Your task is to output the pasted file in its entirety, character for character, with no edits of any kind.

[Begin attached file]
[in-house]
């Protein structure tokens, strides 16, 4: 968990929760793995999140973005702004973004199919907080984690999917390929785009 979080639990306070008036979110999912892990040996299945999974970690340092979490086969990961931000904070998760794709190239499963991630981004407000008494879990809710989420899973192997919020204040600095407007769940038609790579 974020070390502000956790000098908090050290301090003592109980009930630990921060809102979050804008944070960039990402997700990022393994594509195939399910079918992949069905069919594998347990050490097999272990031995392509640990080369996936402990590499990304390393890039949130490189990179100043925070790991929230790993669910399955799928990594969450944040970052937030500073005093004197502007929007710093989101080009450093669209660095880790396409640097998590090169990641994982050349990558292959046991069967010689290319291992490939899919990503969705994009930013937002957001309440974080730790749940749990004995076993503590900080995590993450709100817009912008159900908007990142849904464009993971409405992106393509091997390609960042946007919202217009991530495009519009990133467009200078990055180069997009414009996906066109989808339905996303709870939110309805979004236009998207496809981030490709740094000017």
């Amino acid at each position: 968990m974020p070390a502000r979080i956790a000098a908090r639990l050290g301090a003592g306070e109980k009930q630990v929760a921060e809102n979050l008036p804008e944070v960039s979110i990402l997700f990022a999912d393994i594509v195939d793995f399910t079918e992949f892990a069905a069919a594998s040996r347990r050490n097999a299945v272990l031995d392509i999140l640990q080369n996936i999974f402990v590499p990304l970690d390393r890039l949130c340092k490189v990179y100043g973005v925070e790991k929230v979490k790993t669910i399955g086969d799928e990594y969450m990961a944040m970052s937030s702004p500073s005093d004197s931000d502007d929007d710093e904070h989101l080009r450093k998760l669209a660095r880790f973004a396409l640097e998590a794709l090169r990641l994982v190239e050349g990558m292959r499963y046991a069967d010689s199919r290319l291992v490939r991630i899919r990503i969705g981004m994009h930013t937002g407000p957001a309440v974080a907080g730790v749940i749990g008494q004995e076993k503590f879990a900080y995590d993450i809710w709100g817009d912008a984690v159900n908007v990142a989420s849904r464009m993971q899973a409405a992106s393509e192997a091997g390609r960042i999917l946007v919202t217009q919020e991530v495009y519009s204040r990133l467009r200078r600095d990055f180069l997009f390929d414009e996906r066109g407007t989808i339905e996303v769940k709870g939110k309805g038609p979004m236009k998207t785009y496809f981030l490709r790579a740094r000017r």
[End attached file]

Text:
[in-house]
């Protein structure tokens, strides 16, 4: 968990929760793995999140973005702004973004199919907080984690999917390929785009 979080639990306070008036979110999912892990040996299945999974970690340092979490086969990961931000904070998760794709190239499963991630981004407000008494879990809710989420899973192997919020204040600095407007769940038609790579 974020070390502000956790000098908090050290301090003592109980009930630990921060809102979050804008944070960039990402997700990022393994594509195939399910079918992949069905069919594998347990050490097999272990031995392509640990080369996936402990590499990304390393890039949130490189990179100043925070790991929230790993669910399955799928990594969450944040970052937030500073005093004197502007929007710093989101080009450093669209660095880790396409640097998590090169990641994982050349990558292959046991069967010689290319291992490939899919990503969705994009930013937002957001309440974080730790749940749990004995076993503590900080995590993450709100817009912008159900908007990142849904464009993971409405992106393509091997390609960042946007919202217009991530495009519009990133467009200078990055180069997009414009996906066109989808339905996303709870939110309805979004236009998207496809981030490709740094000017």
């Amino acid at each position: 968990m974020p070390a502000r979080i956790a000098a908090r639990l050290g301090a003592g306070e109980k009930q630990v929760a921060e809102n979050l008036p804008e944070v960039s979110i990402l997700f990022a999912d393994i594509v195939d793995f399910t079918e992949f892990a069905a069919a594998s040996r347990r050490n097999a299945v272990l031995d392509i999140l640990q080369n996936i999974f402990v590499p990304l970690d390393r890039l949130c340092k490189v990179y100043g973005v925070e790991k929230v979490k790993t669910i399955g086969d799928e990594y969450m990961a944040m970052s937030s702004p500073s005093d004197s931000d502007d929007d710093e904070h989101l080009r450093k998760l669209a660095r880790f973004a396409l640097e998590a794709l090169r990641l994982v190239e050349g990558m292959r499963y046991a069967d010689s199919r290319l291992v490939r991630i899919r990503i969705g981004m994009h930013t937002g407000p957001a309440v974080a907080g730790v749940i749990g008494q004995e076993k503590f879990a900080y995590d993450i809710w709100g817009d912008a984690v159900n908007v990142a989420s849904r464009m993971q899973a409405a992106s393509e192997a091997g390609r960042i999917l946007v919202t217009q919020e991530v495009y519009s204040r990133l467009r200078r600095d990055f180069l997009f390929d414009e996906r066109g407007t989808i339905e996303v769940k709870g939110k309805g038609p979004m236009k998207t785009y496809f981030l490709r790579a740094r000017r």